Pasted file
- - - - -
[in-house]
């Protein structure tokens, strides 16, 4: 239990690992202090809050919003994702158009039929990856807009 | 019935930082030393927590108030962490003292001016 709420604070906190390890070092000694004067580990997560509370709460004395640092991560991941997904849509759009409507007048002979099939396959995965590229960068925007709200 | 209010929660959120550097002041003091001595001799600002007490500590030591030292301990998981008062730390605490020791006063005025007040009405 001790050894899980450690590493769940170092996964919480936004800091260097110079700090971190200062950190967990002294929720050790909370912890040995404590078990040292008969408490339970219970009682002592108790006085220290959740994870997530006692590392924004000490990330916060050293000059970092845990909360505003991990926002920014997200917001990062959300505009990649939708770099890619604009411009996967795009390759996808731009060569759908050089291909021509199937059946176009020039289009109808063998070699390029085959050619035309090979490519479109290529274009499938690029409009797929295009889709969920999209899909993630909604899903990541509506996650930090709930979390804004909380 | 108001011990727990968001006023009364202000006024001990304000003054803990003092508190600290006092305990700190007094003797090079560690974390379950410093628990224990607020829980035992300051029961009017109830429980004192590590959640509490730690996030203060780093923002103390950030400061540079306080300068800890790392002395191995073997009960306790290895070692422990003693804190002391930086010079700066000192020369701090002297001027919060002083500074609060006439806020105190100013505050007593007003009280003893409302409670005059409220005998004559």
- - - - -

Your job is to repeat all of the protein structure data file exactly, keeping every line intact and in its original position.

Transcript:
[in-house]
């Protein structure tokens, strides 16, 4: 239990690992202090809050919003994702158009039929990856807009 | 019935930082030393927590108030962490003292001016 709420604070906190390890070092000694004067580990997560509370709460004395640092991560991941997904849509759009409507007048002979099939396959995965590229960068925007709200 | 209010929660959120550097002041003091001595001799600002007490500590030591030292301990998981008062730390605490020791006063005025007040009405 001790050894899980450690590493769940170092996964919480936004800091260097110079700090971190200062950190967990002294929720050790909370912890040995404590078990040292008969408490339970219970009682002592108790006085220290959740994870997530006692590392924004000490990330916060050293000059970092845990909360505003991990926002920014997200917001990062959300505009990649939708770099890619604009411009996967795009390759996808731009060569759908050089291909021509199937059946176009020039289009109808063998070699390029085959050619035309090979490519479109290529274009499938690029409009797929295009889709969920999209899909993630909604899903990541509506996650930090709930979390804004909380 | 108001011990727990968001006023009364202000006024001990304000003054803990003092508190600290006092305990700190007094003797090079560690974390379950410093628990224990607020829980035992300051029961009017109830429980004192590590959640509490730690996030203060780093923002103390950030400061540079306080300068800890790392002395191995073997009960306790290895070692422990003693804190002391930086010079700066000192020369701090002297001027919060002083500074609060006439806020105190100013505050007593007003009280003893409302409670005059409220005998004559």